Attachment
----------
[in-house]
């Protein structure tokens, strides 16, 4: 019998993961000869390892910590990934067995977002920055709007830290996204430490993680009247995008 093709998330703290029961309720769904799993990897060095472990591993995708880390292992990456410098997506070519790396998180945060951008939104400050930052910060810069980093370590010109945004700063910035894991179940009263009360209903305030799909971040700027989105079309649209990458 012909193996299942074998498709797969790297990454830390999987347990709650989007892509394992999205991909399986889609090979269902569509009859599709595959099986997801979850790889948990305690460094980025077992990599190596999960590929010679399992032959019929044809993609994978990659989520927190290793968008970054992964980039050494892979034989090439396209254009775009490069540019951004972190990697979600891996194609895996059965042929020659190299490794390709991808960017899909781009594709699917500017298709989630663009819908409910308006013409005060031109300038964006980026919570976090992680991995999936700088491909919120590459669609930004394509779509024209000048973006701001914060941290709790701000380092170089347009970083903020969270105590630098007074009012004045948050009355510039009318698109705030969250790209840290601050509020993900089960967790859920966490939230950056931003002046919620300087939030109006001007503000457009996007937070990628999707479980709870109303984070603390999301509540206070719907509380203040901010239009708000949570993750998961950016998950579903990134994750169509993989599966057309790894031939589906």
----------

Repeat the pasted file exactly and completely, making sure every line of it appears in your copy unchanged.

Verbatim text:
[in-house]
């Protein structure tokens, strides 16, 4: 019998993961000869390892910590990934067995977002920055709007830290996204430490993680009247995008 093709998330703290029961309720769904799993990897060095472990591993995708880390292992990456410098997506070519790396998180945060951008939104400050930052910060810069980093370590010109945004700063910035894991179940009263009360209903305030799909971040700027989105079309649209990458 012909193996299942074998498709797969790297990454830390999987347990709650989007892509394992999205991909399986889609090979269902569509009859599709595959099986997801979850790889948990305690460094980025077992990599190596999960590929010679399992032959019929044809993609994978990659989520927190290793968008970054992964980039050494892979034989090439396209254009775009490069540019951004972190990697979600891996194609895996059965042929020659190299490794390709991808960017899909781009594709699917500017298709989630663009819908409910308006013409005060031109300038964006980026919570976090992680991995999936700088491909919120590459669609930004394509779509024209000048973006701001914060941290709790701000380092170089347009970083903020969270105590630098007074009012004045948050009355510039009318698109705030969250790209840290601050509020993900089960967790859920966490939230950056931003002046919620300087939030109006001007503000457009996007937070990628999707479980709870109303984070603390999301509540206070719907509380203040901010239009708000949570993750998961950016998950579903990134994750169509993989599966057309790894031939589906």